Robert Schulz, longtime leader of plastics compounding firm LNP Engineering Plastics, died March 28 at age 80 after a short illness.
Schulz joined LNP in Malvern, Pa., in 1966 after previous industry experience with American Cyanamid and Celanese. At LNP, which later was based in Exton, Pa., for many years, he held a variety of sales and management positions until being named president in 1991.
Schulz held that role until retiring in 2003, a year after LNP was acquired by GE Plastics. Today, the former LNP business is part of Saudi Basic Industries Corp., which acquired GE Plastics in 2007.
Remarkably, Schulz stayed at LNP through four ownership changes, including three that occurred while he was president. LNP was one of North America's 30 largest plastics compounders and a leader in engineering compounds.
During Schulz's tenure, LNP went from being privately held to being owned by Beatrice Foods, Imperial Chemical Industries plc, Kawasaki Steel Corp. and finally GE Plastics. Under Kawasaki's ownership, and Schulz's guidance, LNP grew from $100 million to $300 million in annual sales during the 1990s.
Over the course of Schulz's career, LNP also grew from two sites and 24 employees to 11 sites and 1,000 employees. After former LNP executive Roger Jones died in 2014, Schulz wrote a letter to Plastics News recognizing how Jones impacted his own career.
"My personal 'I owe him big time' moment came in 1981, when Roger left LNP to take his talents to another industry," Schulz wrote. "He recommended me as his successor, which, I'm certain, was a very hard sell to his boss at Beatrice. I was considered 'too young' to head a booming multi-national operation."
"Roger, thank goodness, prevailed," he added. "He had tremendous faith in me, and was willing to go to the mat over it. There aren't many bosses like that."
Longtime LNP sales and marketing executive Bob Findlen said March 29 that Schulz "was very proud of LNP, very proud of the people."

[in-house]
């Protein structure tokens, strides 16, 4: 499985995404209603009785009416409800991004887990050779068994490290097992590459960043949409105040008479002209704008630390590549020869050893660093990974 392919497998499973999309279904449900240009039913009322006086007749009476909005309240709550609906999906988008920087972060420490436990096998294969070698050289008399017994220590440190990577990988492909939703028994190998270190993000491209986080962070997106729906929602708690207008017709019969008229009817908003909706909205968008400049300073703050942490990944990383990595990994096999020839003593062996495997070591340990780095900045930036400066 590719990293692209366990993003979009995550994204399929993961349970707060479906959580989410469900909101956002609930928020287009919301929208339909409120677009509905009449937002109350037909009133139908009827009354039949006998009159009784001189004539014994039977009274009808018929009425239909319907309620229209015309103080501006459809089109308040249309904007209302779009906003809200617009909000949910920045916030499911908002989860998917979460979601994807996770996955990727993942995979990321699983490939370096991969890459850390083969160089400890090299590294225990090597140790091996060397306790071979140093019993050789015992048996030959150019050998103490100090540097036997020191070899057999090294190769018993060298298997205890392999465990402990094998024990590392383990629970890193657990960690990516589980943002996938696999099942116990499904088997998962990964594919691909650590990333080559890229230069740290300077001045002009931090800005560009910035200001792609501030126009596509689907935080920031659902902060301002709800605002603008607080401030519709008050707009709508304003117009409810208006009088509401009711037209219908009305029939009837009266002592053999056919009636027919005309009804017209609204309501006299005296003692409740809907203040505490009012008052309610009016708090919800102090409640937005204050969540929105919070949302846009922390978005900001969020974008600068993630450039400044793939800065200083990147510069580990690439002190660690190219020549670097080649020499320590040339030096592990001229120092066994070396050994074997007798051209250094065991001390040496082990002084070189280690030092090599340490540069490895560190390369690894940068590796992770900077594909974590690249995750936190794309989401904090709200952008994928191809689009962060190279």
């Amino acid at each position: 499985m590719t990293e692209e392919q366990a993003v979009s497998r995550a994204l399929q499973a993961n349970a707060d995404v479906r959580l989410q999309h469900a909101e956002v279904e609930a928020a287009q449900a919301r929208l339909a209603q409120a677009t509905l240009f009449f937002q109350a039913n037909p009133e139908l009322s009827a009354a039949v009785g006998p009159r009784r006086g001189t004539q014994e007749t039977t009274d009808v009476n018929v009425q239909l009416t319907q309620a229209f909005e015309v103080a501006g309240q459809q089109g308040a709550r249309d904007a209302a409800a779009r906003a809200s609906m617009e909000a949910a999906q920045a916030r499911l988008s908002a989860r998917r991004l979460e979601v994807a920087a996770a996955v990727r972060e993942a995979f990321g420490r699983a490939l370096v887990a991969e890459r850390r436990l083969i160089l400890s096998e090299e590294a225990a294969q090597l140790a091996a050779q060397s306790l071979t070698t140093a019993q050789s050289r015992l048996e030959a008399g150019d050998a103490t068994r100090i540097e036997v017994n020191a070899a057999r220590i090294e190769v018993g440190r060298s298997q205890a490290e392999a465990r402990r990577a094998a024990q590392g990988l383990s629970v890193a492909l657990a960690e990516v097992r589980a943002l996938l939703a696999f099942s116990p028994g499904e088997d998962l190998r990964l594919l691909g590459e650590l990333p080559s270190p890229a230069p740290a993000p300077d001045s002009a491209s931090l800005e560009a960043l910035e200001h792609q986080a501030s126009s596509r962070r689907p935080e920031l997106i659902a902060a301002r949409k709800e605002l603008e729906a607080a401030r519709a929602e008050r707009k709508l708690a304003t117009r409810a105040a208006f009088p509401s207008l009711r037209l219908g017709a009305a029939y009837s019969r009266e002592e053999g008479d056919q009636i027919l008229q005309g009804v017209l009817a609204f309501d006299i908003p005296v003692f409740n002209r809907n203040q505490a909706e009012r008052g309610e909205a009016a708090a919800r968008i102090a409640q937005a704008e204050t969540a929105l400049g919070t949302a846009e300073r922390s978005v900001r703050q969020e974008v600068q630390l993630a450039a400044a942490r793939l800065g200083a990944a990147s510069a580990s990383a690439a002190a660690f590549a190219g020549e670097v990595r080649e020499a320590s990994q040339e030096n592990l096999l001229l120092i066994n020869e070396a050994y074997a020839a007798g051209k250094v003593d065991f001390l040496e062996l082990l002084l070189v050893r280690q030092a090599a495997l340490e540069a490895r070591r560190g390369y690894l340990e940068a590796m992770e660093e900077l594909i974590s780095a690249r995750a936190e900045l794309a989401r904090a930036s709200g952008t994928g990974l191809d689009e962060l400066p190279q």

"Every Christmas after he retired, Bob would host an open Christmas lunch in Exton, close to the old LNP headquarters," recalled Findlen, who worked at LNP from 1984-2006. "Despite everyone's effort to pay the bill, Bob had already taken care of it.
"He had a gleam when looking around the room at everyone who would come and how successful everyone had become," he added. "We were like his children!"
Carlos Carreno, another longtime LNP executive, said that "above and beyond his amazing business career, Bob [Schulz] will be remembered for his leadership and concern for the well-being of all the employees that made LNP successful."
"He truly cared for people for all the right reasons," said Carreno, who worked at LNP for almost 30 years before co-founding Infinity Compounding in 2005. "He was my mentor and friend and I will miss him."
Carreno also credited Schulz with "playing an important role in the genesis" of Infinity. Schulz owned a minority stake in Infinity until 2013, when the business was sold to Americhem Inc.
Schulz had a great sense of humor, which was evident in some of the comments he made when Plastics News wrote about his upcoming retirement in 2003.
On how he got his first job at LNP: "I was basically a peddler they brought in to do thermoplastics. I had some plastics sales experience with Celanese, so LNP gave me sales responsibility for the entire eastern part of the U.S."
On how customers thought every liquid nitrogen truck on the road belonged to LNP (The company's initials stood for Liquid Nitrogen Processing, its first business): "We'd go into a place like IBM and they'd say, 'Yeah, we see your trucks all the time with Liquid Nitrogen on the side,'" he said. "Half of the people we called on thought we sold fertilizer."
On LNP being owned by Beatrice, a conglomerate with businesses in many industries : "At meetings, there would be one guy who was selling potato chips and another guy who was with Tropicana orange juice and another guy who was with Samsonite luggage."
"The good news was that Beatrice left us alone," he added. "But the bad news was Beatrice left us alone. They had so many things going on that we couldn't get a nickel out of them for capital projects."
On LNP's 1990s growth into computer peripherals like printers, scanners and disc drives: "It was like being shot out of a slingshot."
In that same 2003 interview, Schulz credited his staff at LNP for their hard work and forward thinking. "If we got to the engineers at a place like Polaroid and talked to them about resins, we'd get somewhere," he recalled. "We were trying to sell a systems approach years before anybody even called it that.''
Schulz held a bachelor of science degree in chemical engineering from Rensselaer Polytechnic Institute, and an MBA from City College of New York. He was a member of several professional organizations in the plastics field, and had been widely published.